Glimmer of Light

January 2024 / 256pp
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The English language translation rights to the book have sold.

This page will be updated once an English language translation is published.

Sample Translation here
by Alexandra Roesch


‘Glimmer of Light’ is a beautiful work of literary fiction depicting a lifelong friendship alongside the changes wrought on Romania under Communism and after the fall of the Iron Curtain. As befits its title, the novel reads like a sequence of bright, clear moments in the characters’ lives.

The novel is constructed as a love story told in reverse, beginning in the present day and taking us back to the beginnings of the couple’s friendship during the 1960s. We first meet the main characters, Kato and Lev, on a beach at the end of a six-week road trip around Europe. Lev has just told Kato he needs to go home, and Kato surprises him by saying she will go with him. 

Kato and Lev grew up in a village in Romania, but Kato left for the West as soon as the borders opened and has since spent most of her time working as a street painter and moving around with an itinerant named Tom, who was responsible for her leaving the village in the first place. Lev and Kato have a complex relationship – they have been best friends since childhood, but there seems to be something more between them. We see how devastated he was when Tom arrived and Kato decided to leave with him. 

As the novel progresses, we see more of Romania under Communism – including Kato’s and Lev’s encounter with the underground resistance through another pair of friends. The final chapters concentrate on the early days of the couple’s friendship, which came about when Lev was bedridden for several months at the age of eleven. As Lev was unable to go to school, Kato – shunned by the other children but considered bright by her teachers – was sent to help Lev with the work he was missing. Though initially wary of another, their friendship soon blossoms. 

‘Glimmer of Light’ tells a powerful story of enduring friendship. While the novel focuses firmly on a specific period in the history of Central and Eastern Europe, the themes that underpin it have continued relevance today: (national) identity, home and family, migration and what constitutes belonging. Iris Wolff’s skilful literary craftsmanship means that her prose is both easy to read and intensely atmospheric, notable for its vivid yet gracefully composed descriptions, keenly observed dialogue, and sharply focused detail from the natural world.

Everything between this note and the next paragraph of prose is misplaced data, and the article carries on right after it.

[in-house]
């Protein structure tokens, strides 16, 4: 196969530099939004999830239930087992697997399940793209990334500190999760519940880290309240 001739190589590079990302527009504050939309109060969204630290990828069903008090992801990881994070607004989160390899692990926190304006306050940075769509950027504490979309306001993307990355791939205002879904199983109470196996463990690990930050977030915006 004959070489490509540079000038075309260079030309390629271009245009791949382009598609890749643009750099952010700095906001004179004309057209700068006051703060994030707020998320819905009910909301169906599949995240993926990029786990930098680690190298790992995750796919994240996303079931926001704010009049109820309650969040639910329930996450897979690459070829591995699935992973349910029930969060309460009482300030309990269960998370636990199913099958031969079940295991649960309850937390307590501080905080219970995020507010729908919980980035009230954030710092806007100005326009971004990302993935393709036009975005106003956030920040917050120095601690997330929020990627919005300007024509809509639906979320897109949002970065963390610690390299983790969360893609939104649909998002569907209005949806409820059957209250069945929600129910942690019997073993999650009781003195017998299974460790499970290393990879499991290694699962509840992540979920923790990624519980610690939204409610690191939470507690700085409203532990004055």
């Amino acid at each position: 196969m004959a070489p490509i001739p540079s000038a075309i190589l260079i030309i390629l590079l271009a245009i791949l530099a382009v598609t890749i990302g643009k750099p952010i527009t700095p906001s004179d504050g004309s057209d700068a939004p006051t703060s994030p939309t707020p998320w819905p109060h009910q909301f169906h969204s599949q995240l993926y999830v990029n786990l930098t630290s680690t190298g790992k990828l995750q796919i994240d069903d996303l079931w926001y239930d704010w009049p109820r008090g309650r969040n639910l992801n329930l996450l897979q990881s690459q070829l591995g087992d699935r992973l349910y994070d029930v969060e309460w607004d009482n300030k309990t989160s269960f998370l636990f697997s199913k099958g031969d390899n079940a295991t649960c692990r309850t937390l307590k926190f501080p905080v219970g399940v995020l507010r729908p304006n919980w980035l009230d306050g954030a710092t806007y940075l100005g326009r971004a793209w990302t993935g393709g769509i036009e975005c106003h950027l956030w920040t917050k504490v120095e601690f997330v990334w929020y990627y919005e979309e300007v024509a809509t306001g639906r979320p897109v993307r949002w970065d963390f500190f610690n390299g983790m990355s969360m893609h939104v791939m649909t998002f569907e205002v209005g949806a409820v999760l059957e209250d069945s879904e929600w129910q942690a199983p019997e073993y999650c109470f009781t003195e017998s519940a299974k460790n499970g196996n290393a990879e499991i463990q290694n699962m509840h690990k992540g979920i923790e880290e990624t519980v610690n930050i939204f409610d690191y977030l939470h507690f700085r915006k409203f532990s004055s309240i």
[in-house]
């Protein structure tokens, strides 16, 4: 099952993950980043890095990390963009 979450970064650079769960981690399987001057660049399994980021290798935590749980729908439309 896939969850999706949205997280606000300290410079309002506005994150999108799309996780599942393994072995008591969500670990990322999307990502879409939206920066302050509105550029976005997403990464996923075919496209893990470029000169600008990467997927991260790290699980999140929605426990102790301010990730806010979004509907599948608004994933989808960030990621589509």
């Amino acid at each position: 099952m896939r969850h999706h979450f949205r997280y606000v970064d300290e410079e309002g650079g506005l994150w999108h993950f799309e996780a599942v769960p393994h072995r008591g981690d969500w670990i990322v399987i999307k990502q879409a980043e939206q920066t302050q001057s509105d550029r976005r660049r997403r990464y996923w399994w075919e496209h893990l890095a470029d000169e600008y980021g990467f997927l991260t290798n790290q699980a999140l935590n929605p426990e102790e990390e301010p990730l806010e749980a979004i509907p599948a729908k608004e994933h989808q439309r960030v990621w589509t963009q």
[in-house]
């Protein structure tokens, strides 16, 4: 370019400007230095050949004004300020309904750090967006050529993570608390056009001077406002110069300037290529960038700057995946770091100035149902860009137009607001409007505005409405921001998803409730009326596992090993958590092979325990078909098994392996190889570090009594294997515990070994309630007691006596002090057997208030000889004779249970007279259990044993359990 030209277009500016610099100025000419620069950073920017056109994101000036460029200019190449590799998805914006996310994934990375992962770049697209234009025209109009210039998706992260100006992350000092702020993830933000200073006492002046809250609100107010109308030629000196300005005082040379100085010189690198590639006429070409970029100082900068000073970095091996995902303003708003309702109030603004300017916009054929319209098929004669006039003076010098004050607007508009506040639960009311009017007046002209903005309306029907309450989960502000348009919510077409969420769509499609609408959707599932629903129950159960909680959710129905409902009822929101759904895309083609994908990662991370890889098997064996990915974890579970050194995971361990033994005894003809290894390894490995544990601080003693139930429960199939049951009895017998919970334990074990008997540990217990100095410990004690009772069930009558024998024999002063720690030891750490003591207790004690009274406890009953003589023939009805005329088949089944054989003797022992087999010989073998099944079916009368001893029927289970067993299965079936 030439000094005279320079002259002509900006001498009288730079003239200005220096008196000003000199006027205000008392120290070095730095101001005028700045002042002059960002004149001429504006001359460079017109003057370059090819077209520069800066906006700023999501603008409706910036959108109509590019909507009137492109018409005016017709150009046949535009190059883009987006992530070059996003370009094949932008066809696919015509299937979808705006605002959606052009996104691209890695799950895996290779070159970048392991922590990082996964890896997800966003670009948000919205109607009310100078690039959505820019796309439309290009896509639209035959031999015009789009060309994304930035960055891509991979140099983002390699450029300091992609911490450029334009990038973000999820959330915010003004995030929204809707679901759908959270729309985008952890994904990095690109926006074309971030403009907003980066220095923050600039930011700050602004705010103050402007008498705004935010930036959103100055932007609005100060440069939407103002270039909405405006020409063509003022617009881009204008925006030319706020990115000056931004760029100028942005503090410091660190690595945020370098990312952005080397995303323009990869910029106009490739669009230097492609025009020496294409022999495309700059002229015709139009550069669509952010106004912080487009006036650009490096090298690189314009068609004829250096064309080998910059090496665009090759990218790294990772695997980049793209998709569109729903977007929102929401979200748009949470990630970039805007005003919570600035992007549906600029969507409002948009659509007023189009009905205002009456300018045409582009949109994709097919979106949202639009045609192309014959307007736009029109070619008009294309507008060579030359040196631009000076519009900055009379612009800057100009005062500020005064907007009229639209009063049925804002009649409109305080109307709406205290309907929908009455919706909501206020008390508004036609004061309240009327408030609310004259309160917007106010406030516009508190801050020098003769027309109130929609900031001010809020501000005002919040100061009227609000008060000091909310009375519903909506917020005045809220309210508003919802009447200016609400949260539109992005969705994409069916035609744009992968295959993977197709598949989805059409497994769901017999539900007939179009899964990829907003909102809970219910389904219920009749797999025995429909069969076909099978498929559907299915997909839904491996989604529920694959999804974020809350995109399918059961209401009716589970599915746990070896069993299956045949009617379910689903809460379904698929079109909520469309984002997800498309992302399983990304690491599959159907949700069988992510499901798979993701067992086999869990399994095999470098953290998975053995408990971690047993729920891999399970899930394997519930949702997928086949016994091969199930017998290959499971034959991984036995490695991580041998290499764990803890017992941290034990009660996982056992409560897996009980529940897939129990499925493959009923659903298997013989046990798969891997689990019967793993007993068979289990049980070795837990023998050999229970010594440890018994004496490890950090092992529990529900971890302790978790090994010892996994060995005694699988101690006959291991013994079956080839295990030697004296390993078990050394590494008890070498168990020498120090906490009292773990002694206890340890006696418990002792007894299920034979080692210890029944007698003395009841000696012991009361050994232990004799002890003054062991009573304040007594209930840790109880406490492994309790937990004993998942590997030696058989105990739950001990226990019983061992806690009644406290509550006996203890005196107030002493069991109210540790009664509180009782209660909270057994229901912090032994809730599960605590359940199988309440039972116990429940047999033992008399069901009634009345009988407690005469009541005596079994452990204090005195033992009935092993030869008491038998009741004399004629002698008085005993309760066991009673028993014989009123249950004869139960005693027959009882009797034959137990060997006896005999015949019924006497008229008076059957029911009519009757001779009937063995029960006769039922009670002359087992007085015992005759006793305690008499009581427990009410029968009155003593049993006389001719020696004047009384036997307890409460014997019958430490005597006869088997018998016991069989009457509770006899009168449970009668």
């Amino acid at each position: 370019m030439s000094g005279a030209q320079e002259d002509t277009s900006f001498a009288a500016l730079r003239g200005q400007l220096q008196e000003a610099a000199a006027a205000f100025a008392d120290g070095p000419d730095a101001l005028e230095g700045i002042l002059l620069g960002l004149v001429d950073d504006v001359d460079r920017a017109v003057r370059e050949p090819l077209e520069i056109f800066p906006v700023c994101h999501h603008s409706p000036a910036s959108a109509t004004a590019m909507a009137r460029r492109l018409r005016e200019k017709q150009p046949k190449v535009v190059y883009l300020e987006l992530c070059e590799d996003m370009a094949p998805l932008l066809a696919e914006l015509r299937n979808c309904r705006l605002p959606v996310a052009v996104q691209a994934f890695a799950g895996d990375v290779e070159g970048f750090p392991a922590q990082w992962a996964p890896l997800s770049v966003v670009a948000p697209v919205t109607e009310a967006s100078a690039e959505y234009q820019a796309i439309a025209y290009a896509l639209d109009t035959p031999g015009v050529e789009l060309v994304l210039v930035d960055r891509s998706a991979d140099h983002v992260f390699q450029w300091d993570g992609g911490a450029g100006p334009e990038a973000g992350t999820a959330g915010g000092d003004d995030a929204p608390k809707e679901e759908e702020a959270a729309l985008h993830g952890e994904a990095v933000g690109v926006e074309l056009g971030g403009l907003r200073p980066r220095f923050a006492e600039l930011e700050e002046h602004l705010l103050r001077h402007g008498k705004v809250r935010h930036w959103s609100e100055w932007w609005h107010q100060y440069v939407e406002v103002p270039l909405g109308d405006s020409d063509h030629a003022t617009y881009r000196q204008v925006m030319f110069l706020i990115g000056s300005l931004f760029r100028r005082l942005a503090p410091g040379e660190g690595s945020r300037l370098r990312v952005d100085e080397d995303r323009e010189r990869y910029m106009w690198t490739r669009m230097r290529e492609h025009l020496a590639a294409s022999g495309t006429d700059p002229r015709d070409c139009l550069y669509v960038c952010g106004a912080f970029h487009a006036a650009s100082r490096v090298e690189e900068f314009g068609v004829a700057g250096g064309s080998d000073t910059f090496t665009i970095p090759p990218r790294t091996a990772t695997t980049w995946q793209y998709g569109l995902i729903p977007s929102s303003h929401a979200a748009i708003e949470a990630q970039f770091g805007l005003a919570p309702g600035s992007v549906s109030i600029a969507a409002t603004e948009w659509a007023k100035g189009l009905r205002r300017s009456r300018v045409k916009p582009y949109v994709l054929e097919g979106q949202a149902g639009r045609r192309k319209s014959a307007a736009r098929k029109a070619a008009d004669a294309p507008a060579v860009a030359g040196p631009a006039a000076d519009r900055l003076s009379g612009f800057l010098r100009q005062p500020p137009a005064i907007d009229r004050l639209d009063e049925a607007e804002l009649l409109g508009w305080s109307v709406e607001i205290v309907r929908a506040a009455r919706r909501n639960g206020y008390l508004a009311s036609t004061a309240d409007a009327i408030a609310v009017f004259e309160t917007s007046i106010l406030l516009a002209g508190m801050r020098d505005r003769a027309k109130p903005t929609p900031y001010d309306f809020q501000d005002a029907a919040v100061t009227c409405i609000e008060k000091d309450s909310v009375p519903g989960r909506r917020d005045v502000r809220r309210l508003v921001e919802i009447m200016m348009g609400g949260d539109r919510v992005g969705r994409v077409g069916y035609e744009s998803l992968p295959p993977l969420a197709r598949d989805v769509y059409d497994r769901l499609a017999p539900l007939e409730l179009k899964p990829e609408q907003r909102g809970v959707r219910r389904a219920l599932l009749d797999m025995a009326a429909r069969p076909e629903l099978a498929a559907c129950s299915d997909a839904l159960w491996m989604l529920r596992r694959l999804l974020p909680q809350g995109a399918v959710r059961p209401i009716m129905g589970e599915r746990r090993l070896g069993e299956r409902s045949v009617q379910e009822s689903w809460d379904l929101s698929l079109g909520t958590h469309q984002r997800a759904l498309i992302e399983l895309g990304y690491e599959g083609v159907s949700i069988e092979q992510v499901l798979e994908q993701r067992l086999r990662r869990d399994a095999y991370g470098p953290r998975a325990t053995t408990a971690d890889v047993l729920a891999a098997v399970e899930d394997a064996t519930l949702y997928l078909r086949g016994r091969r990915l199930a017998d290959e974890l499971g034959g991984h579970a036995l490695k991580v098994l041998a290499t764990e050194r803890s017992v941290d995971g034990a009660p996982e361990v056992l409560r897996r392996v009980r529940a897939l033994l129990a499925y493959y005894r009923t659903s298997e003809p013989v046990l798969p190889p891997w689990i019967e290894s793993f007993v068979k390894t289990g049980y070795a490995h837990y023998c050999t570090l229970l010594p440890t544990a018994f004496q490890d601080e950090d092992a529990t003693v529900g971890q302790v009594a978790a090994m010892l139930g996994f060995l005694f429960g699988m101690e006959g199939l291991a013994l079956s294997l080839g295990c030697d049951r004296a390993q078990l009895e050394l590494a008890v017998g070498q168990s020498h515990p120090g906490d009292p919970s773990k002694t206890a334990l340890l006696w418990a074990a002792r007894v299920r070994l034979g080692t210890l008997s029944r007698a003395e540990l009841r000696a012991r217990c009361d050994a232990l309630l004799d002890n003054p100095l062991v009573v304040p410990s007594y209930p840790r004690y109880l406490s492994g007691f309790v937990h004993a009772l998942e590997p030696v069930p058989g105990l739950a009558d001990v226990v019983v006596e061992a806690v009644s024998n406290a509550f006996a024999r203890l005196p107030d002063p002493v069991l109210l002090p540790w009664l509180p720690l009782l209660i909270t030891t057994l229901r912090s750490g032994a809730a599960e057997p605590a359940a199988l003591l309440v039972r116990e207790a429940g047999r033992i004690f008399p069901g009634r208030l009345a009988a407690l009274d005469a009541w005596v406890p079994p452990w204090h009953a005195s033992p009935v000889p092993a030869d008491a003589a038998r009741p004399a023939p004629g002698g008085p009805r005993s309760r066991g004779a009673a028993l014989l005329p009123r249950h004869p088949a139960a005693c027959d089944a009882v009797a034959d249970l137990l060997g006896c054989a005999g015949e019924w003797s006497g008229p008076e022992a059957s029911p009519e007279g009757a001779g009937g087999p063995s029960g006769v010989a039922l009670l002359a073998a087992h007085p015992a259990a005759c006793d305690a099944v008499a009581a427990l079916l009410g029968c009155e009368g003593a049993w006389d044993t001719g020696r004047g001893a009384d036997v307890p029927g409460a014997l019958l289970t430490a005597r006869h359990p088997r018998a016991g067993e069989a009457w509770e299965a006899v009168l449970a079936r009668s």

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press quotes

Iris Wolff is a master of the art of omission, and she confers this ability on her characters too. Some things are deliberately withheld, sometimes it takes years before things can be told. […] [Her] novel asks how friendship grows. It becomes deeper as the friends search for their path in life, both together and independently. A very assured tale.

Claudia Ingenhoven, mdr Kultur, 17 January 2024

‘Glimmer of Light’ is more than just another Romanian novel from Iris Wolff. It is the psychograph of a soul maimed by different dictatorships, a soul that survives because it is able to wait and which in the end […] cast off the most merciless of all tyrannies: one’s own feeling of not being enough for another person. […] A magnificent contemporary novel.

Andreas Platthaus, FAZ, 13 January 2024

Wolff’s language allows her to capture the spaces between people. The rhythm of her sentences resounds with love, friendship and distance.

Cornelia Geissler, Berliner Zeitung, 13 January 2024

Two lives – and the life of a country – told backwards, in a novel that is hauntingly beautiful and filled with moments of startling clarity. Atmospheric, nuanced and deeply compelling.

Eleanor Updegraff

about the author

© Maximilian Gödecke

Iris Wolff was born in 1977, grew up in Transylvania and emigrated to Germany in 1985. She has been nominated for the Bavarian Book Prize, the German Book Prize and received numerous awards, including the Marie-Luise-Kaschnitz-Prize and the Solothurn literary prize.

Previous works: Halber Stein, Otto Müller Verlag (2012) • Leuchtende Schatten, Otto Müller Verlag (2015) • So tun, als ob es regnet, Otto Müller Verlag (2017) • Die Unschärfe der Welt, Klett-Cotta (2020).

Previous translated works: The Blurriness of the World (AT), Moth Books, UK (tbp).

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translation assistance

The English language translation rights to the book have sold.

This page will be updated once an English language translation is published.

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